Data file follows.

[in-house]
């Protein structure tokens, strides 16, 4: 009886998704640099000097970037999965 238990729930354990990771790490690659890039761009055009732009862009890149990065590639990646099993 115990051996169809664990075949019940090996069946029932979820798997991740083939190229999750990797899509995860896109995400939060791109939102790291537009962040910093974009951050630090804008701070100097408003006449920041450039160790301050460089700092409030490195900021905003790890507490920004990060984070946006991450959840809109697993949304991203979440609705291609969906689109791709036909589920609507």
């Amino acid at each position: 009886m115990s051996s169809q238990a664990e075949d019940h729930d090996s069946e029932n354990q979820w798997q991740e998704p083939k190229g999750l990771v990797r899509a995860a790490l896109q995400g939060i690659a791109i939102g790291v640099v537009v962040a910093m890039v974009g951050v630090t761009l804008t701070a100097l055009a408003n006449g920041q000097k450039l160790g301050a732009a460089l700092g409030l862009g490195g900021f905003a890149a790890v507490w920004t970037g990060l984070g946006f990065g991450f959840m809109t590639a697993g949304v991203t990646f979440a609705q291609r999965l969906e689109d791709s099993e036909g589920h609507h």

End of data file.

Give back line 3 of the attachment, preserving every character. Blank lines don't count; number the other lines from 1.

């Amino acid at each position: 009886m115990s051996s169809q238990a664990e075949d019940h729930d090996s069946e029932n354990q979820w798997q991740e998704p083939k190229g999750l990771v990797r899509a995860a790490l896109q995400g939060i690659a791109i939102g790291v640099v537009v962040a910093m890039v974009g951050v630090t761009l804008t701070a100097l055009a408003n006449g920041q000097k450039l160790g301050a732009a460089l700092g409030l862009g490195g900021f905003a890149a790890v507490w920004t970037g990060l984070g946006f990065g991450f959840m809109t590639a697993g949304v991203t990646f979440a609705q291609r999965l969906e689109d791709s099993e036909g589920h609507h």